In the 1980s, the United States had a good friend who was going to help them fight our enemy, Iran. This friend was Iraq, specifically a Mr. Saddam Hussein. We gave him all kinds of presents, including weapons of war (and mass destruction) that he not only used against our enemies, but against his own people. At the time, though, he was our friend, so we didn’t have a problem with it.
Much later, we needed a friend to help against the Soviets, who wanted to take control of Afghanistan. Luckily, we found one — a Mr. Osama bin Ladin, whose organization was more than happy to receive military training and equipment from us.
I don’t think I need to tell you how those friendships turned out.
Only a few months ago we found a new friend, a Mr. Ahmad Chalabi, who was going to help us fight against our old friend, Mr. Hussein (and, in Mr. Bush’s mind, against Mr. bin Ladin.) Mr. Chalabi gave us all sorts of information about the bad things Mr. Hussein was up to, and we presented this evidence to the world, which largely remained skeptical. Nevertheless, we went to war, since it’s what we’d been wanting to do anyway.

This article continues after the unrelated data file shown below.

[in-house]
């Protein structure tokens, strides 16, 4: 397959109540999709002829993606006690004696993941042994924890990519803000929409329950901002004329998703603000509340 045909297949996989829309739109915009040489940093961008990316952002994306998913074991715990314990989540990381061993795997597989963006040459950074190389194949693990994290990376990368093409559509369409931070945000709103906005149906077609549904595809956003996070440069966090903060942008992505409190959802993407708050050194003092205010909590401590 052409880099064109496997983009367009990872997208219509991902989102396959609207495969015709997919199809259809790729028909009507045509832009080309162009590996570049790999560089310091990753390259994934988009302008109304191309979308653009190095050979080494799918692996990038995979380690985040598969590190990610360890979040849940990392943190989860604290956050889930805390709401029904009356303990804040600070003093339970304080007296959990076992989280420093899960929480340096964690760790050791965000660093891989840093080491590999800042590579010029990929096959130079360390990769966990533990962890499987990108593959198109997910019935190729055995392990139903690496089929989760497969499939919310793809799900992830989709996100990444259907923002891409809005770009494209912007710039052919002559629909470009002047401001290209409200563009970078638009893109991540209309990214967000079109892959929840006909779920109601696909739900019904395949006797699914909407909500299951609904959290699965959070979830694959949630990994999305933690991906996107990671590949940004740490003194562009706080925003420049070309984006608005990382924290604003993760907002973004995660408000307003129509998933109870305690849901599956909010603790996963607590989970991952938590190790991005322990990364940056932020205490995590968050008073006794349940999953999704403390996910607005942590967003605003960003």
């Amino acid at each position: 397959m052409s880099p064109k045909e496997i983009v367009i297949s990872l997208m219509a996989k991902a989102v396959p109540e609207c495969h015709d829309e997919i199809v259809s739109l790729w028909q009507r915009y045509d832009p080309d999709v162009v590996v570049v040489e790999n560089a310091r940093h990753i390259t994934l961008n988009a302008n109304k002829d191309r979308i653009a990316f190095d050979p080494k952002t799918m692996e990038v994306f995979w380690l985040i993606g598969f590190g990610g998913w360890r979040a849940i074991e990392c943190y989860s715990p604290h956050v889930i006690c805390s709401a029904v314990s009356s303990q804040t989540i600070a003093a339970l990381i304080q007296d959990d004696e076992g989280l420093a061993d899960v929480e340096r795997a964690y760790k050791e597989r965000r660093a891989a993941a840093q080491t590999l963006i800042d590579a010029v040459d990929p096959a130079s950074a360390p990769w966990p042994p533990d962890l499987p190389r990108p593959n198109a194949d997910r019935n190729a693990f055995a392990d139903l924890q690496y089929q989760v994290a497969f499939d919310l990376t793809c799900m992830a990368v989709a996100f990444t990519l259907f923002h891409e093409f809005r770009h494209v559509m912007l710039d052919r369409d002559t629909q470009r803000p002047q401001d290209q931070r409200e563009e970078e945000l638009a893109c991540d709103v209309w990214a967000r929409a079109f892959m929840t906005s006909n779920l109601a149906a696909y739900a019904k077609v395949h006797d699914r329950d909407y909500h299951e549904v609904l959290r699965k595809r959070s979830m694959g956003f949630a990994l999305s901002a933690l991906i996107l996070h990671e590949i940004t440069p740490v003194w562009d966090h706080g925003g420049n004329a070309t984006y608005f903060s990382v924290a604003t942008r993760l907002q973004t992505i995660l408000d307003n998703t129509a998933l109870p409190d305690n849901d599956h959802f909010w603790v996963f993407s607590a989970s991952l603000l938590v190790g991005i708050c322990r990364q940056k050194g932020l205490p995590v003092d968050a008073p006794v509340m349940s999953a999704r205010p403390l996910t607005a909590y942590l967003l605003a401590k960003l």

Now it’s turning out that our new friend might have been lying to us. It looks like he might have been a spy for our old enemy, Iran, and hoping to get rid of Mr. Hussein just so he could be the new leader of Iraq. Mr. Chalabi should have learned a lesson from our previous friends — once their usefulness expires, anything goes.
You’d think that we’d learn lessons as well. Considering that some of our other friends are Pakistan, which gave shelter to Mr. bin Ladin and financed his activities, and Saudi Arabia, which provided most of the 9/11 hijackers and possibly some more funds to Al-Qaeda, you’d think we’d start to choose our friends a little more carefully. Instead, we just keep cozying up to other dictators who torture their enemies.
I wonder which of our current good friends will be flying hijacked airplanes into our buildings in ten years?